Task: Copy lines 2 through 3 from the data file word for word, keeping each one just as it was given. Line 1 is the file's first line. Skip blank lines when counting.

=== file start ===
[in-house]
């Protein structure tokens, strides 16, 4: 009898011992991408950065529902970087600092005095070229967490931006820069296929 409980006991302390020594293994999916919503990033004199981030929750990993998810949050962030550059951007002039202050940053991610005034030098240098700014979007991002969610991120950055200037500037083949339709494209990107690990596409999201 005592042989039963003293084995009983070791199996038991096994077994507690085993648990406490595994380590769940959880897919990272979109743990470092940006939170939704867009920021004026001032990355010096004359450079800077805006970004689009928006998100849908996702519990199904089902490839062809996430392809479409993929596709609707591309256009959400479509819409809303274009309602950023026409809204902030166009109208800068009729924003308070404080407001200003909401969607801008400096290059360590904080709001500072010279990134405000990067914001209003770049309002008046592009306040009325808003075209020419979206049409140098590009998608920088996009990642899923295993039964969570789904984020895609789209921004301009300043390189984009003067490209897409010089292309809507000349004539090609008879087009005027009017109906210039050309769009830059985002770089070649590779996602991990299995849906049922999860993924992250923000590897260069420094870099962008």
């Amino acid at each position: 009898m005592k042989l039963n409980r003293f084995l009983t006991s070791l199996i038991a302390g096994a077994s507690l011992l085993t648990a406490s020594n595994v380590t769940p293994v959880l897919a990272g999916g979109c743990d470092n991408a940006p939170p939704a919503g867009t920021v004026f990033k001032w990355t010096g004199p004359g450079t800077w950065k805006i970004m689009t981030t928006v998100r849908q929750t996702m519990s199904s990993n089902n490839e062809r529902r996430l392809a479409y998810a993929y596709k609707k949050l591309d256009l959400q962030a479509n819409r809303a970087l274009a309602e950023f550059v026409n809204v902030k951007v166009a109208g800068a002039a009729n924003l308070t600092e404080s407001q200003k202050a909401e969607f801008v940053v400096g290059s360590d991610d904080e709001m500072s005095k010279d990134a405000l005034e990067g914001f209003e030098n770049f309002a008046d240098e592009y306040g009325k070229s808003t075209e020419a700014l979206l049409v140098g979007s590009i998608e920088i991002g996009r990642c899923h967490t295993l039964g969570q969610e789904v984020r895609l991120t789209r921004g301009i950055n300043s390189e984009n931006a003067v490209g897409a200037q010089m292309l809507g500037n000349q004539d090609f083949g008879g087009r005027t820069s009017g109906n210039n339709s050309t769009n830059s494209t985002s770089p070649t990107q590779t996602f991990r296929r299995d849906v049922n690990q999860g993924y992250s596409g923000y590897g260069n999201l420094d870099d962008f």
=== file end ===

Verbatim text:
């Protein structure tokens, strides 16, 4: 009898011992991408950065529902970087600092005095070229967490931006820069296929 409980006991302390020594293994999916919503990033004199981030929750990993998810949050962030550059951007002039202050940053991610005034030098240098700014979007991002969610991120950055200037500037083949339709494209990107690990596409999201 005592042989039963003293084995009983070791199996038991096994077994507690085993648990406490595994380590769940959880897919990272979109743990470092940006939170939704867009920021004026001032990355010096004359450079800077805006970004689009928006998100849908996702519990199904089902490839062809996430392809479409993929596709609707591309256009959400479509819409809303274009309602950023026409809204902030166009109208800068009729924003308070404080407001200003909401969607801008400096290059360590904080709001500072010279990134405000990067914001209003770049309002008046592009306040009325808003075209020419979206049409140098590009998608920088996009990642899923295993039964969570789904984020895609789209921004301009300043390189984009003067490209897409010089292309809507000349004539090609008879087009005027009017109906210039050309769009830059985002770089070649590779996602991990299995849906049922999860993924992250923000590897260069420094870099962008």
């Amino acid at each position: 009898m005592k042989l039963n409980r003293f084995l009983t006991s070791l199996i038991a302390g096994a077994s507690l011992l085993t648990a406490s020594n595994v380590t769940p293994v959880l897919a990272g999916g979109c743990d470092n991408a940006p939170p939704a919503g867009t920021v004026f990033k001032w990355t010096g004199p004359g450079t800077w950065k805006i970004m689009t981030t928006v998100r849908q929750t996702m519990s199904s990993n089902n490839e062809r529902r996430l392809a479409y998810a993929y596709k609707k949050l591309d256009l959400q962030a479509n819409r809303a970087l274009a309602e950023f550059v026409n809204v902030k951007v166009a109208g800068a002039a009729n924003l308070t600092e404080s407001q200003k202050a909401e969607f801008v940053v400096g290059s360590d991610d904080e709001m500072s005095k010279d990134a405000l005034e990067g914001f209003e030098n770049f309002a008046d240098e592009y306040g009325k070229s808003t075209e020419a700014l979206l049409v140098g979007s590009i998608e920088i991002g996009r990642c899923h967490t295993l039964g969570q969610e789904v984020r895609l991120t789209r921004g301009i950055n300043s390189e984009n931006a003067v490209g897409a200037q010089m292309l809507g500037n000349q004539d090609f083949g008879g087009r005027t820069s009017g109906n210039n339709s050309t769009n830059s494209t985002s770089p070649t990107q590779t996602f991990r296929r299995d849906v049922n690990q999860g993924y992250s596409g923000y590897g260069n999201l420094d870099d962008f």